The radar radiation adverse effects problem could be serious.  Unfortunately, I haven’t found anything on the Web (other than hand-waving) that shows quantitatively how much radar radiation flux could be impinging on car passengers/drivers and pedestrians. Additionally, I haven’t found portable meters that could measure the magnitude of the radar signals at the automotive radar frequencies (~24 GHz and ~77 GHz).  I’m both surprised and appalled at the lack of quantitative information about this potentially serious problem.  If anyone can direct me to quantitative studies of automotive radar, and meters that would operate at these frequencies, I would be most appreciative.


In searching the Web for automotive radars, I recently came across some interesting articles on near-future applications of such radars.  One such article is the following:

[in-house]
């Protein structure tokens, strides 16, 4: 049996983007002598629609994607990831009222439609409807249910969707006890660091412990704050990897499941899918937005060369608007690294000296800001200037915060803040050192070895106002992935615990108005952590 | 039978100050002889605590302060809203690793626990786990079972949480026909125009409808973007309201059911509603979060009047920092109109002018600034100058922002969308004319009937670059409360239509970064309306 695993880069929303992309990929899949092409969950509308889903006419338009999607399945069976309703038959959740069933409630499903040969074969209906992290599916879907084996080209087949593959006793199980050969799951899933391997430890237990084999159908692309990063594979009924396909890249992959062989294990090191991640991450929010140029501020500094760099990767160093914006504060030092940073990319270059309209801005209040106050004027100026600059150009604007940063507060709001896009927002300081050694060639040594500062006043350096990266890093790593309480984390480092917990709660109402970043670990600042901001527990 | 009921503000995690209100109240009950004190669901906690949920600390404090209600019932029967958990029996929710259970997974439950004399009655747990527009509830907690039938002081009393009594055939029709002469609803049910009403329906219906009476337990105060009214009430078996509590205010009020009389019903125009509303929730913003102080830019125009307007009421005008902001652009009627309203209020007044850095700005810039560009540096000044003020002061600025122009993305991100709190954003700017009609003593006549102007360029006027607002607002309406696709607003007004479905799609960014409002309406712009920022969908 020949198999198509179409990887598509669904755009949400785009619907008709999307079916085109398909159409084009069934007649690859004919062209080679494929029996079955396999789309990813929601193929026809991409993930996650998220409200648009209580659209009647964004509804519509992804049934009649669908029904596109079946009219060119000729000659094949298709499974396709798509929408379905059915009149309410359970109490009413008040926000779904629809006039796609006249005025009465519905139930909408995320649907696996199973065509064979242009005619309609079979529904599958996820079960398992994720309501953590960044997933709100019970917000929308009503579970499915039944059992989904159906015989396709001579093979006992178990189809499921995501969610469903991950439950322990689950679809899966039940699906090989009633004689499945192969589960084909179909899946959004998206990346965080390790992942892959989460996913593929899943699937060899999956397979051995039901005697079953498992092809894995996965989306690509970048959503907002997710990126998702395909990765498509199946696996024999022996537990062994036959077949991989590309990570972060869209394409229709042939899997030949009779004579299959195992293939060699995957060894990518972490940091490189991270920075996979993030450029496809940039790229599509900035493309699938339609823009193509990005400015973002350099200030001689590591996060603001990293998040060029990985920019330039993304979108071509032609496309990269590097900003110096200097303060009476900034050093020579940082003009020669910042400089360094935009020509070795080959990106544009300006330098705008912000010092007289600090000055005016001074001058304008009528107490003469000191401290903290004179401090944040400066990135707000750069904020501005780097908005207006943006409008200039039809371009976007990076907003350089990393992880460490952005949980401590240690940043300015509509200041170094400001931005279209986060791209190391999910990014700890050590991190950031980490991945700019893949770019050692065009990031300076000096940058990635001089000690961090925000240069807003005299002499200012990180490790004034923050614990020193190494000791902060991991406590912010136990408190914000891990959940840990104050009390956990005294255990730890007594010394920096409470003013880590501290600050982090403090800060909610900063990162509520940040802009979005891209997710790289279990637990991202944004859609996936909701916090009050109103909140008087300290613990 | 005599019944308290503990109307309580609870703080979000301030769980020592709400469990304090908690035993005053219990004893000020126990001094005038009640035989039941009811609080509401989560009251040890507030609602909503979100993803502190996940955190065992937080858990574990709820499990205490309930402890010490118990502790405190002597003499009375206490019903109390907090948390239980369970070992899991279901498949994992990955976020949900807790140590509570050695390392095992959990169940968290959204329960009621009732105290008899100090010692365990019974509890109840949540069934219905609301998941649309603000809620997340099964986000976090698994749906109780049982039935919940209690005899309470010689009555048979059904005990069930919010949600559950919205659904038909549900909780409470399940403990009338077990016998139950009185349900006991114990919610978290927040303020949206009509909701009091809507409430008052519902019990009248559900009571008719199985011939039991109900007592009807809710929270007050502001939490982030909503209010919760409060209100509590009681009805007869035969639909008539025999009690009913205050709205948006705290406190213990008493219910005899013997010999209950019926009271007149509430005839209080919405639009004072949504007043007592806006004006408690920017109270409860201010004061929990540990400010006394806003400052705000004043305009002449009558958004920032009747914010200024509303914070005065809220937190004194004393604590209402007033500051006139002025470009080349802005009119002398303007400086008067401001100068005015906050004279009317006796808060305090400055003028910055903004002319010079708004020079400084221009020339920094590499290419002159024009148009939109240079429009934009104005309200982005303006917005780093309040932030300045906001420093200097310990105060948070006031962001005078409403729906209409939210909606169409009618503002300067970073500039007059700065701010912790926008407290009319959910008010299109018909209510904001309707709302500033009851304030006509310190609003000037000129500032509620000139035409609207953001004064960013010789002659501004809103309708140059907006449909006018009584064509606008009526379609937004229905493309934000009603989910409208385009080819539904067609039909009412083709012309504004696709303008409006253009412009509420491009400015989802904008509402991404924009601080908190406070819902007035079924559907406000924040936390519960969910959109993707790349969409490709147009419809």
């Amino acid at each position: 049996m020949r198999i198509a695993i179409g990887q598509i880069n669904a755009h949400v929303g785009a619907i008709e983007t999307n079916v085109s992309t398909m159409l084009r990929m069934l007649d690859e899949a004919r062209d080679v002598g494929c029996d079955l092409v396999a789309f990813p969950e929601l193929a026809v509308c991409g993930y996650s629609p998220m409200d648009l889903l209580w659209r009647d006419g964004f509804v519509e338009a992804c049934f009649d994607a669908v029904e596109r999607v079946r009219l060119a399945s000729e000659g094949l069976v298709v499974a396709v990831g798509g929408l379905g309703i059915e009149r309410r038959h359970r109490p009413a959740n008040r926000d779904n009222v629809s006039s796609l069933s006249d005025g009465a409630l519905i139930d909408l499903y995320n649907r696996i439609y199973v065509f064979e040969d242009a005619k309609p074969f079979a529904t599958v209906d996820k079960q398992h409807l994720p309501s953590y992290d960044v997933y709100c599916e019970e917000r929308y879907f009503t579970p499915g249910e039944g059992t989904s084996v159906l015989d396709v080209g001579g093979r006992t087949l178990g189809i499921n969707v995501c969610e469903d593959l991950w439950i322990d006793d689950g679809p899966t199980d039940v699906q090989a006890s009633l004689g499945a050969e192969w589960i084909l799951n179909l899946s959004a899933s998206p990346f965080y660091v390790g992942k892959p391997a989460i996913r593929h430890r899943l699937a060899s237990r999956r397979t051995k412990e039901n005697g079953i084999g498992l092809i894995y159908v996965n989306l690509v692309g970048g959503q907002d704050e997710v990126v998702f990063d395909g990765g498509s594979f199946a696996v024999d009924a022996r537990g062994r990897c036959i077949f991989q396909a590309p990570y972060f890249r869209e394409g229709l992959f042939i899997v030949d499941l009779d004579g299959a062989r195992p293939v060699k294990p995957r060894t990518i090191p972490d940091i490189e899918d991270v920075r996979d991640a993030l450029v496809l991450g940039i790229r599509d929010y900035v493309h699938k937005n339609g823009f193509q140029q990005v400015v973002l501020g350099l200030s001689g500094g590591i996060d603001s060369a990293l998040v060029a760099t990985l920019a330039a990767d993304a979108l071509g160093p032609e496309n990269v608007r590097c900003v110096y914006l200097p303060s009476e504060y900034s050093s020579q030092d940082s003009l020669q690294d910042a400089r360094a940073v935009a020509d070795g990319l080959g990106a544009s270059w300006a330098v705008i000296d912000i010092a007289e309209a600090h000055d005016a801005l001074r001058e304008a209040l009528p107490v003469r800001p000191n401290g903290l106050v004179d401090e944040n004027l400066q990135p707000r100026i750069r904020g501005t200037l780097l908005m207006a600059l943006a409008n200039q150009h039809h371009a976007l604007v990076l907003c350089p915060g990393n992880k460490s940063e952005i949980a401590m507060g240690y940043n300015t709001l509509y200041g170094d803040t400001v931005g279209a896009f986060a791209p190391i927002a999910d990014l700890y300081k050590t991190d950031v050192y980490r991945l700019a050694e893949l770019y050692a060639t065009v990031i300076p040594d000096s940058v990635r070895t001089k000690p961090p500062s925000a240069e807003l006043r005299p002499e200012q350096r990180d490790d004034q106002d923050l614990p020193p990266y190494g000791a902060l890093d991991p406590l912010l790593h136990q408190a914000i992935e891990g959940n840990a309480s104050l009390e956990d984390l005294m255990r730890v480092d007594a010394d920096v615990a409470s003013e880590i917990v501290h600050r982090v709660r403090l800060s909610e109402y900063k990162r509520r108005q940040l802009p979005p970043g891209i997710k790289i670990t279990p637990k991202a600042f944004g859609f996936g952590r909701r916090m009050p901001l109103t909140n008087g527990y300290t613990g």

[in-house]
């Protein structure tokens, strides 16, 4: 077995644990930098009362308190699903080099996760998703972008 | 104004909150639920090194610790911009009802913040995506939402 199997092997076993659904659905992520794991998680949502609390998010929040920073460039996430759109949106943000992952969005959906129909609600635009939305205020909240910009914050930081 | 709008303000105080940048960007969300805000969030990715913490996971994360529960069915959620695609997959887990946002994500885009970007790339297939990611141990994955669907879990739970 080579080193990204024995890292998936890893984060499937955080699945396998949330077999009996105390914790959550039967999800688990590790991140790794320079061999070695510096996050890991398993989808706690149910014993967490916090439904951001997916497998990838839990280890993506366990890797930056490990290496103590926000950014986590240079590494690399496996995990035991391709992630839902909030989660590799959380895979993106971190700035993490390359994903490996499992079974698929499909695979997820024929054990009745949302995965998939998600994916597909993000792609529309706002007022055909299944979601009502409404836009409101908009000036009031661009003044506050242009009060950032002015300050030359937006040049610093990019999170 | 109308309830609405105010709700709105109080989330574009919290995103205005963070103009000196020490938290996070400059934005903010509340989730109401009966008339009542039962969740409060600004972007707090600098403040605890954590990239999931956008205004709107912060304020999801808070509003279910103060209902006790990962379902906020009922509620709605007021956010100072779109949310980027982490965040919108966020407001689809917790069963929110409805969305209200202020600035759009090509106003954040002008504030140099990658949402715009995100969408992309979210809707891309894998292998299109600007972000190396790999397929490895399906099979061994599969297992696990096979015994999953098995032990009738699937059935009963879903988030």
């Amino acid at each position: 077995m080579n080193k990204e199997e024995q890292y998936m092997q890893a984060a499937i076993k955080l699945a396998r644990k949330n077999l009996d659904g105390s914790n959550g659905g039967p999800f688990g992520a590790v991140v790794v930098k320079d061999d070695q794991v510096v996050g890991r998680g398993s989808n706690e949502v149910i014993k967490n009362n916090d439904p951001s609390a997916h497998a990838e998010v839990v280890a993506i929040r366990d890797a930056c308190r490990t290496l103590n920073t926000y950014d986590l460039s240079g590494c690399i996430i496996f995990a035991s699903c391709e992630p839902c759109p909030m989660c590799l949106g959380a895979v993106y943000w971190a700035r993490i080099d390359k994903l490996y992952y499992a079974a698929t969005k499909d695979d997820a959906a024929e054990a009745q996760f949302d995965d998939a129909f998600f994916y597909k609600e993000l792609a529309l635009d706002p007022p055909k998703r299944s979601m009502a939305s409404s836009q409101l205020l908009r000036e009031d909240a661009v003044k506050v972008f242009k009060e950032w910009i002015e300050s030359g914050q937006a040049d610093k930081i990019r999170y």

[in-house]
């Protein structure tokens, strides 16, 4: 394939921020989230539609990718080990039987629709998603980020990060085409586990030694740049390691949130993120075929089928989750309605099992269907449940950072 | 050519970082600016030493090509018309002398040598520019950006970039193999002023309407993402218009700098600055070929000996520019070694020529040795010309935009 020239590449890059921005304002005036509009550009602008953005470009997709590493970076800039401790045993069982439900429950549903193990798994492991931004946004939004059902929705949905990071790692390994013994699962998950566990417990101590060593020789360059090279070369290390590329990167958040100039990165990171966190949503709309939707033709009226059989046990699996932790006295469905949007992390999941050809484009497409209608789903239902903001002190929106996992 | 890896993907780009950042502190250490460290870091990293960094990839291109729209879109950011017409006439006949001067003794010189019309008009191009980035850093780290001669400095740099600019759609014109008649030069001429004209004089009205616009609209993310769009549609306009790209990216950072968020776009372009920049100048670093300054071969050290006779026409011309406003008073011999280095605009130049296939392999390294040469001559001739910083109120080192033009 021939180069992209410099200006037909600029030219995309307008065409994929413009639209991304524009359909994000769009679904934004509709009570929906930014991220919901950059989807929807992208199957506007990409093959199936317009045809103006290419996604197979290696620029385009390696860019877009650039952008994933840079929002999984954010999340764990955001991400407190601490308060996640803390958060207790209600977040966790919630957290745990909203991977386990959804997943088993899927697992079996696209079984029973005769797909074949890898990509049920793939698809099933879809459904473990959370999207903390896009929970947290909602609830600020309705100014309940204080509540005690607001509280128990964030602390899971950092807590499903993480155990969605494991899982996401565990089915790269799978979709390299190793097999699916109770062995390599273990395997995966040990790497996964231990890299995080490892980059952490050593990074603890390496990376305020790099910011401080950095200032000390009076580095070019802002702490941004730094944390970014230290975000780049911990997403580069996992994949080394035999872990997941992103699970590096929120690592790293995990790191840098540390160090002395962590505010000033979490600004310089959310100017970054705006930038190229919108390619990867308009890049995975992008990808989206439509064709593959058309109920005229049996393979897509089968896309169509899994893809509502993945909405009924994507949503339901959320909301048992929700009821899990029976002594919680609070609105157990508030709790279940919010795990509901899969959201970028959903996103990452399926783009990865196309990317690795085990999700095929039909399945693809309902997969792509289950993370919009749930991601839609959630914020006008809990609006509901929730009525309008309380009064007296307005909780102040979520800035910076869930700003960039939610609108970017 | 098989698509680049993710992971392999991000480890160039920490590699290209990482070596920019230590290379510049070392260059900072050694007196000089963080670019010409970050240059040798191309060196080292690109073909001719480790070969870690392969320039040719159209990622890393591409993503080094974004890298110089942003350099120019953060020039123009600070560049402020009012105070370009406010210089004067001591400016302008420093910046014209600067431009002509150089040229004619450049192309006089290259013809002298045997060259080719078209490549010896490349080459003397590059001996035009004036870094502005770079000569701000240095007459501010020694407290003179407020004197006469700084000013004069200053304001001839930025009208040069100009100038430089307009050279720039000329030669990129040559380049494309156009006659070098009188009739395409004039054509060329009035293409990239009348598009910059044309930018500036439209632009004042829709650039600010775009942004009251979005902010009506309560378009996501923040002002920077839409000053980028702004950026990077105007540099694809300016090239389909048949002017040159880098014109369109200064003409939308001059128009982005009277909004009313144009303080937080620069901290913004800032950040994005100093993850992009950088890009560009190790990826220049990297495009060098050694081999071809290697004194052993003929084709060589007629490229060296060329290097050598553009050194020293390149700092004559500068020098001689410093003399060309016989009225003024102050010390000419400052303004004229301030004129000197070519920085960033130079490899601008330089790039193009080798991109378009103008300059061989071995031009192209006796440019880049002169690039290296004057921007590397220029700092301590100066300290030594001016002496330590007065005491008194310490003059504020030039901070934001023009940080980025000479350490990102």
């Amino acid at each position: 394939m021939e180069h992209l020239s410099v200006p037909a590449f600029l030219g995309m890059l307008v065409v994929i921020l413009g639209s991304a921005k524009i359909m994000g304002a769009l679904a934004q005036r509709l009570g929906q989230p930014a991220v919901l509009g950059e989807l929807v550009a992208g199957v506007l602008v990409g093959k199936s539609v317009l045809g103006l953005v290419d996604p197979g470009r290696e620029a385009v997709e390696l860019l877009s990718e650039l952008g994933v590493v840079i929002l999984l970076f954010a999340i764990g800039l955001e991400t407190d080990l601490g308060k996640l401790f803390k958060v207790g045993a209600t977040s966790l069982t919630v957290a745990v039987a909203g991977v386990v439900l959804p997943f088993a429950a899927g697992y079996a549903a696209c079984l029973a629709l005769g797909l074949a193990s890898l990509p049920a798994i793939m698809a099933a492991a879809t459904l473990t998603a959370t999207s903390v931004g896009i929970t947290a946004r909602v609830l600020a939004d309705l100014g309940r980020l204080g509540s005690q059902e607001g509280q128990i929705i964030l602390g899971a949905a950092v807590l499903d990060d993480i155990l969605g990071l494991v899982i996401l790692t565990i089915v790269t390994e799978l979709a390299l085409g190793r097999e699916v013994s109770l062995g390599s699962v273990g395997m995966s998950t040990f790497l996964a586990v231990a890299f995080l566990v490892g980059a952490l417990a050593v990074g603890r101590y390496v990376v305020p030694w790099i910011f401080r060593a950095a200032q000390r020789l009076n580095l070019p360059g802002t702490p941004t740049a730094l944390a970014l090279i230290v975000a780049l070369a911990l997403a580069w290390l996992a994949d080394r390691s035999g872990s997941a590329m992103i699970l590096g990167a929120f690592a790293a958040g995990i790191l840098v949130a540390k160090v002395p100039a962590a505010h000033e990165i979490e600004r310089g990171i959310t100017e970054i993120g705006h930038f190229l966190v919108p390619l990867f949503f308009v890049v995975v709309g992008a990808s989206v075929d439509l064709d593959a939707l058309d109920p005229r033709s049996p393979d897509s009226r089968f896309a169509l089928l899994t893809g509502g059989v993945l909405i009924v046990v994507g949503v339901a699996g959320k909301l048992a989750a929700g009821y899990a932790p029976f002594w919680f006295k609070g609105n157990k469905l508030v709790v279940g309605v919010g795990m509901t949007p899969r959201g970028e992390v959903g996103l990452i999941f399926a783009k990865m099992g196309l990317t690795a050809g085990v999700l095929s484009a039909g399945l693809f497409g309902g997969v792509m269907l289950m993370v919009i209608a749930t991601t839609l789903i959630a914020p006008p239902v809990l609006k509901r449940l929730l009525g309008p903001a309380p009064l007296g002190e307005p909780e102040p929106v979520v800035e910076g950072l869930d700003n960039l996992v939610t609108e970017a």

In this article, the statement is made:

“For example, the digital processing capability inside the mmWave sensor can filter out noise, said Wasson, allowing TI’s radar chips to detect very small movements, even the breathing that indicates the presence of a person or animal inside a vehicle.

Wasson noted that “child occupancy detection” is likely to become a feature in the Euro NCAP roadmap. This, he believes, will open the door for TI’s radars in body, chassis, and in-cabin applications. As tier ones and OEMs look for the right sensing technology to enable such detection possibilities, Wasson noted that radars are much better-positioned.

Radar, for example can “see” through a blanket to determine whether a child is underneath. TI’s radar chips can even distinguish between a person and a static object like a duffel bag, explained Wasson, because their on-chip digital signal processing can detect a heartbeat.”

The aim seems to be to deliberately radiate the cabin with radar RFR, for various detection purposes.  They make no mention about potential power levels. 

I have seen other such articles where the radar would be aimed at the driver continuously, to insure alertness and awareness.  For example, consider the following article:

In this article, the statement is made: